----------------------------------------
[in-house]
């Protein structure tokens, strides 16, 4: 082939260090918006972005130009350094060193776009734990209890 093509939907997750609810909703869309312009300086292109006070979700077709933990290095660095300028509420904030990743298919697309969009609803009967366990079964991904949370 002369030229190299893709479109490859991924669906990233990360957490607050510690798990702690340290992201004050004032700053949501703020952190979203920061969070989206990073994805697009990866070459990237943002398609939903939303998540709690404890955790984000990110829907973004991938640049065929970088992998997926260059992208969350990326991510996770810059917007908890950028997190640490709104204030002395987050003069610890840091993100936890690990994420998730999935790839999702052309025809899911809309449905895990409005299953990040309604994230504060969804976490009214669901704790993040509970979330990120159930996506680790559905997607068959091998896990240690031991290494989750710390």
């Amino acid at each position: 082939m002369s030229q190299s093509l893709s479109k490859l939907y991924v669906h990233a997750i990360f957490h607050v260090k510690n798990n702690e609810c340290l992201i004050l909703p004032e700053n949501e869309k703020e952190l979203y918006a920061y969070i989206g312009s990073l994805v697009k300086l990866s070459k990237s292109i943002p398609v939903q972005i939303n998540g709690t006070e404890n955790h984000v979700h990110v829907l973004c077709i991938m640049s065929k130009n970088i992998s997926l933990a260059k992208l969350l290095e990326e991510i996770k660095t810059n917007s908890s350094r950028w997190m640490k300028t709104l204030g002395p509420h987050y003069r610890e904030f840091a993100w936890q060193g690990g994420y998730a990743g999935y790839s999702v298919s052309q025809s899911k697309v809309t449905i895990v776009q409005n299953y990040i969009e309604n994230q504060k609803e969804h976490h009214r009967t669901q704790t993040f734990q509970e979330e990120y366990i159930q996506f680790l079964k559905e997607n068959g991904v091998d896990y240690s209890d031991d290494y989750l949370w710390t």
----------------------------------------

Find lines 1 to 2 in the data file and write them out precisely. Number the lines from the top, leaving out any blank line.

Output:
[in-house]
């Protein structure tokens, strides 16, 4: 082939260090918006972005130009350094060193776009734990209890 093509939907997750609810909703869309312009300086292109006070979700077709933990290095660095300028509420904030990743298919697309969009609803009967366990079964991904949370 002369030229190299893709479109490859991924669906990233990360957490607050510690798990702690340290992201004050004032700053949501703020952190979203920061969070989206990073994805697009990866070459990237943002398609939903939303998540709690404890955790984000990110829907973004991938640049065929970088992998997926260059992208969350990326991510996770810059917007908890950028997190640490709104204030002395987050003069610890840091993100936890690990994420998730999935790839999702052309025809899911809309449905895990409005299953990040309604994230504060969804976490009214669901704790993040509970979330990120159930996506680790559905997607068959091998896990240690031991290494989750710390």